2018 – Bear Cave Thousand Trails – Buchanan, MI

Security guards
1 Chronicles 26: The teams of security guards were from the family of Korah.
I’ve read this passage several times in various versions of the Bible, but since the sons of Korah were called “gatekeepers” it didn’t catch my attention. Now I see them being described as “security guards.” I guess that’s what gatekeepers are supposed to do: they provide security, seeing to it that all who enter are there for legitimate purposes. King David is such a multifaceted person. He’s a singer and songwriter and harp player, a skilled leader, and he’s a warrior who’s won countless battles. In this case, I see him drawing from his “warrior” skills in organizing the Levites. In spite of the peaceful conditions of the day David prepares for possible trouble. Now, it might be that the sons of Korah are basically ushers who tell people where the corral is for their soon to be sacrificed lamb but I’m guessing that David also wants them there “just in case.” I wonder to what extent, if any, this applies to the Church today. There have been some horror stories in the news, and, obviously, a church full of people is probably viewed as an easy target by some very bad people. I’m not seeing this as some kind of mandate, but there is, at least to some extent, a precedent here for a church to have at least some unofficial security.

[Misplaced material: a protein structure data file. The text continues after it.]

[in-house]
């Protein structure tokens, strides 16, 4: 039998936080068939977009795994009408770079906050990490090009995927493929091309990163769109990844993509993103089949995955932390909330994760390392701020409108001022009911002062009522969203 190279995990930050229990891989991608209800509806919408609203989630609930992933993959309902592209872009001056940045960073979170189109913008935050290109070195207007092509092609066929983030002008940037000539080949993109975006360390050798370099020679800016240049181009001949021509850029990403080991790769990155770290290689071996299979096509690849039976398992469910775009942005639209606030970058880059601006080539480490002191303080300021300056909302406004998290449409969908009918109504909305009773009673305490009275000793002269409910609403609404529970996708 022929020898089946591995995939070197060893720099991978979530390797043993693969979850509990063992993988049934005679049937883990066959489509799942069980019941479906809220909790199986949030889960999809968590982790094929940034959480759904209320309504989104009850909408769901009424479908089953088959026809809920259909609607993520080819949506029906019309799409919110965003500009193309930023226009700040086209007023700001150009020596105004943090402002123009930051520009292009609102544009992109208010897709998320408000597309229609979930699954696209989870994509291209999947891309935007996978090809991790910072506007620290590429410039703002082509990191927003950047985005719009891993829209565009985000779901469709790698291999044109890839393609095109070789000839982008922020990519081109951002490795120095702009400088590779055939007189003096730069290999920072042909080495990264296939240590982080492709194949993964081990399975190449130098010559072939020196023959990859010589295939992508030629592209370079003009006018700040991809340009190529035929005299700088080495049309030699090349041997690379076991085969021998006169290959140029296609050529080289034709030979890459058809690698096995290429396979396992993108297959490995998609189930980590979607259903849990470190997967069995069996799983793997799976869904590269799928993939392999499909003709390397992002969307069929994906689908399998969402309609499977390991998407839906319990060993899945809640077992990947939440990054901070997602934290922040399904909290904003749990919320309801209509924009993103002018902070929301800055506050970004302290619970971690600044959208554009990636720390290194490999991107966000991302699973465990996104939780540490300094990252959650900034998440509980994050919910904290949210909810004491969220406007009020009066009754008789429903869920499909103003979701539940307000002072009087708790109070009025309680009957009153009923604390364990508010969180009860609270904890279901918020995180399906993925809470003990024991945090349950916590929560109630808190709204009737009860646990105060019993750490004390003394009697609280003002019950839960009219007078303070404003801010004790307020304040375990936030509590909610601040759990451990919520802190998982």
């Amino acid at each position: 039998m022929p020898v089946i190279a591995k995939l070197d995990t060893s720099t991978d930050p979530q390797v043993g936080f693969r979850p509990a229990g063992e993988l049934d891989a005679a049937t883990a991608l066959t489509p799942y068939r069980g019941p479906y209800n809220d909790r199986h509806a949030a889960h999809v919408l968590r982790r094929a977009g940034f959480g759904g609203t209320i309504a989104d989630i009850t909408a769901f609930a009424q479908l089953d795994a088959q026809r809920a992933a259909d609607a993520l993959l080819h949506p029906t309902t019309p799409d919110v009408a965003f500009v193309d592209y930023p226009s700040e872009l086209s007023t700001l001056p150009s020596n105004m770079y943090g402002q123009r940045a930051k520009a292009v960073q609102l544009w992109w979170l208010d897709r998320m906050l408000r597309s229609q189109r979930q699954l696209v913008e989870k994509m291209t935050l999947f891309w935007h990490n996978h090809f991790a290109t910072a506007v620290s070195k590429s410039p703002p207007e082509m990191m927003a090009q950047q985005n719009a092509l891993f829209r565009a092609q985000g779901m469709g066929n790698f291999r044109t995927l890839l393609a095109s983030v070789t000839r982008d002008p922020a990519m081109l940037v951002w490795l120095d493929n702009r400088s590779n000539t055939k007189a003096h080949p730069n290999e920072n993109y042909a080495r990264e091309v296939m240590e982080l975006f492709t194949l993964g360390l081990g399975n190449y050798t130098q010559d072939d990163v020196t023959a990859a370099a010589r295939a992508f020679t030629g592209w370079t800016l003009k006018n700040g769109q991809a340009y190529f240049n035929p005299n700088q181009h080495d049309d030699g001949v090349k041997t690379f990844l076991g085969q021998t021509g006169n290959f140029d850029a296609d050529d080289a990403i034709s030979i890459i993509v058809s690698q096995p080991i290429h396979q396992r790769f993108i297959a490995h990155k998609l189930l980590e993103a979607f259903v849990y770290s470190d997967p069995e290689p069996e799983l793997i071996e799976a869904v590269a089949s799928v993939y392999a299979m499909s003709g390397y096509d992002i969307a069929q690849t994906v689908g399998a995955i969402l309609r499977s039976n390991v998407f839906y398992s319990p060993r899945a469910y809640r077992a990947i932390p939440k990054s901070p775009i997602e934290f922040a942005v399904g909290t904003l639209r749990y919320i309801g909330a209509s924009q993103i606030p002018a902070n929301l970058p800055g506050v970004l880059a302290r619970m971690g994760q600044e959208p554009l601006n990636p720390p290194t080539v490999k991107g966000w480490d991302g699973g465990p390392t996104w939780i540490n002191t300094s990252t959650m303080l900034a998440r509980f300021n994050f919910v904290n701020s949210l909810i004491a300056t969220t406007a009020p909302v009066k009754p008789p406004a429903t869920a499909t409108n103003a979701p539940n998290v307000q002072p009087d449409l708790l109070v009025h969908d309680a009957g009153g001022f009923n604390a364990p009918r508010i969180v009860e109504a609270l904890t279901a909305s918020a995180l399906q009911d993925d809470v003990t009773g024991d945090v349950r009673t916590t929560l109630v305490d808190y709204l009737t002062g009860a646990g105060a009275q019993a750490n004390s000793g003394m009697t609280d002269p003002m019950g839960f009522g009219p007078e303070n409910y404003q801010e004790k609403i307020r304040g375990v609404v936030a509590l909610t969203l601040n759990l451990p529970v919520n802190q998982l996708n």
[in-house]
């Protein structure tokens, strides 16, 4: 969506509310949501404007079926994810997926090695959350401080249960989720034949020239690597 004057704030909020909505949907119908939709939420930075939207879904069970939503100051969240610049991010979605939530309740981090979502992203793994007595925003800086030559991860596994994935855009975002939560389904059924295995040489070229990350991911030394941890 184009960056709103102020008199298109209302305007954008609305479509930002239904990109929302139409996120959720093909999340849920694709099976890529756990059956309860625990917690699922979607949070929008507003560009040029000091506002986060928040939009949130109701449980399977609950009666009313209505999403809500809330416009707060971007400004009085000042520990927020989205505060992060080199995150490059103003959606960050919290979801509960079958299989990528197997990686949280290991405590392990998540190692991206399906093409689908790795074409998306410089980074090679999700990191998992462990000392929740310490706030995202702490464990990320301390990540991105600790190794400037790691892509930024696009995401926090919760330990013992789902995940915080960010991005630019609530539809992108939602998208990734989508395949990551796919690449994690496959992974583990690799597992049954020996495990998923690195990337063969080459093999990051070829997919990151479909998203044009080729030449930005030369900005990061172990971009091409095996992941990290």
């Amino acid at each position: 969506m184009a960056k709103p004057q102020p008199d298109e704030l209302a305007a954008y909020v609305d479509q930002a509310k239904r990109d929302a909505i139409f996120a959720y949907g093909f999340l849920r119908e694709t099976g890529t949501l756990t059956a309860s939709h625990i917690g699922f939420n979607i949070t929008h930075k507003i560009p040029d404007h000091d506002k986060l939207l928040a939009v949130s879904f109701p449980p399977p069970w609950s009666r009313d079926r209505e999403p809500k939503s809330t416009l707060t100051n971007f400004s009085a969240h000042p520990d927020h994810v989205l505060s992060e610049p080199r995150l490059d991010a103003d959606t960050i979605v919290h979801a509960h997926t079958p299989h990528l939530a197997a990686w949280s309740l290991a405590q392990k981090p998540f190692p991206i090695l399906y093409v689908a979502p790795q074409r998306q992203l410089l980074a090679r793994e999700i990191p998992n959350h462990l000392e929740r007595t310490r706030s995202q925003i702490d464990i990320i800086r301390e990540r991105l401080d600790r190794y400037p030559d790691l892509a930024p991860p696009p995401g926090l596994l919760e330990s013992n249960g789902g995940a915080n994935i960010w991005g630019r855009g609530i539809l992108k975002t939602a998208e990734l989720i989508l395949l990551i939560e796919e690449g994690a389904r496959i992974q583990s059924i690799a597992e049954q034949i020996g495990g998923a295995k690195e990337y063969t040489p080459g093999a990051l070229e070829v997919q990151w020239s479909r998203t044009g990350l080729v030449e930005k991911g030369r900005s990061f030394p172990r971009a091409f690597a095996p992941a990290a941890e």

Take Away: Leadership involves, in addition to having a vision and sense of direction, the ability to think through the practical concerns of the organization.

Devotional on 1 Chronicles

2018 – Silver Beach – St. Joseph, MI

More than a meeting house
1 Chronicles 29: This is not just a place for people to meet each other, but a house for God to meet us.